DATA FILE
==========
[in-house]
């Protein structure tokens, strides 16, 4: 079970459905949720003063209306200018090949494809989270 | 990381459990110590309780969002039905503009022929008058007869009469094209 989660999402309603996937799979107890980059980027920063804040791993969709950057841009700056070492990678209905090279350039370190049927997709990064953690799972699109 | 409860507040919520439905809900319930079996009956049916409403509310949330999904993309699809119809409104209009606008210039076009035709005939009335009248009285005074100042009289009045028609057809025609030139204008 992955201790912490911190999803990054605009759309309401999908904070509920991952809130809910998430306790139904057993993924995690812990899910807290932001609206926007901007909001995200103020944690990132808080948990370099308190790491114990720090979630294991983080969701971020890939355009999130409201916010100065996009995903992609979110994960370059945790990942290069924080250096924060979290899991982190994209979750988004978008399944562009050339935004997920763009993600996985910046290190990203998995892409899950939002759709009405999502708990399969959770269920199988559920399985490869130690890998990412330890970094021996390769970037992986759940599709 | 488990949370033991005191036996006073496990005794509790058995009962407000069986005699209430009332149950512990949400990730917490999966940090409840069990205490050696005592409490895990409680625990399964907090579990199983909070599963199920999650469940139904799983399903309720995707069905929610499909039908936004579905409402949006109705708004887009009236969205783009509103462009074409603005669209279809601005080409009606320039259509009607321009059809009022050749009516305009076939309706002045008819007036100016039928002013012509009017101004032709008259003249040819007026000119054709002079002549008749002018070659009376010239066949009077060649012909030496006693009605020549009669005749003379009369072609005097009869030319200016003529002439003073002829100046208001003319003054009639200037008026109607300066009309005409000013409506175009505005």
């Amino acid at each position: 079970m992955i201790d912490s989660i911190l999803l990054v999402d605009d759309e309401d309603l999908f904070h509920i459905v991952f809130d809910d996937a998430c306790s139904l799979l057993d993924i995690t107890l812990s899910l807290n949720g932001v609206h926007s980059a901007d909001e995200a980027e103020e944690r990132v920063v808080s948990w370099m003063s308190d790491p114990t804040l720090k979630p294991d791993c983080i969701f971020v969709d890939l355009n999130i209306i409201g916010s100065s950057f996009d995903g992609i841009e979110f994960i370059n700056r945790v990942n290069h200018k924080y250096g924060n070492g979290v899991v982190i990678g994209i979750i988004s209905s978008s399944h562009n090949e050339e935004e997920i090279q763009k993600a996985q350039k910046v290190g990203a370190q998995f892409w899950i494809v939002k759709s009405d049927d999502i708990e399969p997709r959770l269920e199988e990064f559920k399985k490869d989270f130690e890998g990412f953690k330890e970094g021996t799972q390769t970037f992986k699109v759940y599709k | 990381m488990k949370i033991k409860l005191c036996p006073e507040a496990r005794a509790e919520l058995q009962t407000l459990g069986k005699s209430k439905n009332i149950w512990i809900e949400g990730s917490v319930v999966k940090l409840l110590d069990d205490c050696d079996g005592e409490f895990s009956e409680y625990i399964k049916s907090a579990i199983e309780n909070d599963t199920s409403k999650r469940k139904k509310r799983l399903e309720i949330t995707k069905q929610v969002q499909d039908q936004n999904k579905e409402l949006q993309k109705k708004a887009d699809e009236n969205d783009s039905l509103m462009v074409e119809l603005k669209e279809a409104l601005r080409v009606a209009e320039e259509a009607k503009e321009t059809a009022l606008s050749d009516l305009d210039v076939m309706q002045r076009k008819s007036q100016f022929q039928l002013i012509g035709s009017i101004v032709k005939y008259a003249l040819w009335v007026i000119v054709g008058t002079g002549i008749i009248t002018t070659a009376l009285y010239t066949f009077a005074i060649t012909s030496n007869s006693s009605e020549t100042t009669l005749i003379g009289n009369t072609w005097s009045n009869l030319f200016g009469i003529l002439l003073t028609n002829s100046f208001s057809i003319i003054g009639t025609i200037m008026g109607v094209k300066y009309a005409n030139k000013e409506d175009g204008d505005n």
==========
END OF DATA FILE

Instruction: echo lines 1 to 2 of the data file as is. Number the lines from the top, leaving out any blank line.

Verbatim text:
[in-house]
């Protein structure tokens, strides 16, 4: 079970459905949720003063209306200018090949494809989270 | 990381459990110590309780969002039905503009022929008058007869009469094209 989660999402309603996937799979107890980059980027920063804040791993969709950057841009700056070492990678209905090279350039370190049927997709990064953690799972699109 | 409860507040919520439905809900319930079996009956049916409403509310949330999904993309699809119809409104209009606008210039076009035709005939009335009248009285005074100042009289009045028609057809025609030139204008 992955201790912490911190999803990054605009759309309401999908904070509920991952809130809910998430306790139904057993993924995690812990899910807290932001609206926007901007909001995200103020944690990132808080948990370099308190790491114990720090979630294991983080969701971020890939355009999130409201916010100065996009995903992609979110994960370059945790990942290069924080250096924060979290899991982190994209979750988004978008399944562009050339935004997920763009993600996985910046290190990203998995892409899950939002759709009405999502708990399969959770269920199988559920399985490869130690890998990412330890970094021996390769970037992986759940599709 | 488990949370033991005191036996006073496990005794509790058995009962407000069986005699209430009332149950512990949400990730917490999966940090409840069990205490050696005592409490895990409680625990399964907090579990199983909070599963199920999650469940139904799983399903309720995707069905929610499909039908936004579905409402949006109705708004887009009236969205783009509103462009074409603005669209279809601005080409009606320039259509009607321009059809009022050749009516305009076939309706002045008819007036100016039928002013012509009017101004032709008259003249040819007026000119054709002079002549008749002018070659009376010239066949009077060649012909030496006693009605020549009669005749003379009369072609005097009869030319200016003529002439003073002829100046208001003319003054009639200037008026109607300066009309005409000013409506175009505005």